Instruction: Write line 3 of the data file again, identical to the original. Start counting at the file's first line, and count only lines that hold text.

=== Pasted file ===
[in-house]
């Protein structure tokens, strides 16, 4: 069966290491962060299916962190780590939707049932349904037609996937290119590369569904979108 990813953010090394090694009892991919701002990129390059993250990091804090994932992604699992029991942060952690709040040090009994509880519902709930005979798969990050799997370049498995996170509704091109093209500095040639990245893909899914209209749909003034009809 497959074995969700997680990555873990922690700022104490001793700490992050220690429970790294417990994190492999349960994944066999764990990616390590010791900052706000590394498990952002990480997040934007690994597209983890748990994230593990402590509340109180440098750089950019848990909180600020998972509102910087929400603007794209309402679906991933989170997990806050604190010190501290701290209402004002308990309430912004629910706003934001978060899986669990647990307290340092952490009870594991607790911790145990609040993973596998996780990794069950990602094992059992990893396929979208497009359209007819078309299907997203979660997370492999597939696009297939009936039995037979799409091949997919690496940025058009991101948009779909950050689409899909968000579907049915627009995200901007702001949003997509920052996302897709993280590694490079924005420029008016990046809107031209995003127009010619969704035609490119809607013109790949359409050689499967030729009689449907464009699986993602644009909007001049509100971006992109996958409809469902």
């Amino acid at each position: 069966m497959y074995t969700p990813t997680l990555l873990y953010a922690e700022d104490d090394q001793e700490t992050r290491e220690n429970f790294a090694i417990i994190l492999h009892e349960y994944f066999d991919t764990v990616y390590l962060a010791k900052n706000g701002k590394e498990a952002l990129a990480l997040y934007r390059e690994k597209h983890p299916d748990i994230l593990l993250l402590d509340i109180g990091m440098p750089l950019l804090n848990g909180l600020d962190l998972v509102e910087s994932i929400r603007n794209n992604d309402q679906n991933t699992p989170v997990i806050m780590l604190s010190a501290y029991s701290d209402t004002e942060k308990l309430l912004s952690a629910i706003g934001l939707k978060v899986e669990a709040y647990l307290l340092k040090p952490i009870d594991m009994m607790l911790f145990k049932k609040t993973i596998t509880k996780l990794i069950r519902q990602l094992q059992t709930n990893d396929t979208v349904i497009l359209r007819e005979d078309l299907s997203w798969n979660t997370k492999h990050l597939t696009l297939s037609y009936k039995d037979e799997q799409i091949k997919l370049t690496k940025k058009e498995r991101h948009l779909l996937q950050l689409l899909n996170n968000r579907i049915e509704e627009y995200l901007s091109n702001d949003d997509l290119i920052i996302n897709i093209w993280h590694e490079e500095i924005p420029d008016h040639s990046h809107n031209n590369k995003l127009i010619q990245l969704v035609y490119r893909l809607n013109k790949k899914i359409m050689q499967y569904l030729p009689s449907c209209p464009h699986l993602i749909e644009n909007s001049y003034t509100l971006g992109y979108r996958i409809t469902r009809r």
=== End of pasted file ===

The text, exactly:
């Amino acid at each position: 069966m497959y074995t969700p990813t997680l990555l873990y953010a922690e700022d104490d090394q001793e700490t992050r290491e220690n429970f790294a090694i417990i994190l492999h009892e349960y994944f066999d991919t764990v990616y390590l962060a010791k900052n706000g701002k590394e498990a952002l990129a990480l997040y934007r390059e690994k597209h983890p299916d748990i994230l593990l993250l402590d509340i109180g990091m440098p750089l950019l804090n848990g909180l600020d962190l998972v509102e910087s994932i929400r603007n794209n992604d309402q679906n991933t699992p989170v997990i806050m780590l604190s010190a501290y029991s701290d209402t004002e942060k308990l309430l912004s952690a629910i706003g934001l939707k978060v899986e669990a709040y647990l307290l340092k040090p952490i009870d594991m009994m607790l911790f145990k049932k609040t993973i596998t509880k996780l990794i069950r519902q990602l094992q059992t709930n990893d396929t979208v349904i497009l359209r007819e005979d078309l299907s997203w798969n979660t997370k492999h990050l597939t696009l297939s037609y009936k039995d037979e799997q799409i091949k997919l370049t690496k940025k058009e498995r991101h948009l779909l996937q950050l689409l899909n996170n968000r579907i049915e509704e627009y995200l901007s091109n702001d949003d997509l290119i920052i996302n897709i093209w993280h590694e490079e500095i924005p420029d008016h040639s990046h809107n031209n590369k995003l127009i010619q990245l969704v035609y490119r893909l809607n013109k790949k899914i359409m050689q499967y569904l030729p009689s449907c209209p464009h699986l993602i749909e644009n909007s001049y003034t509100l971006g992109y979108r996958i409809t469902r009809r």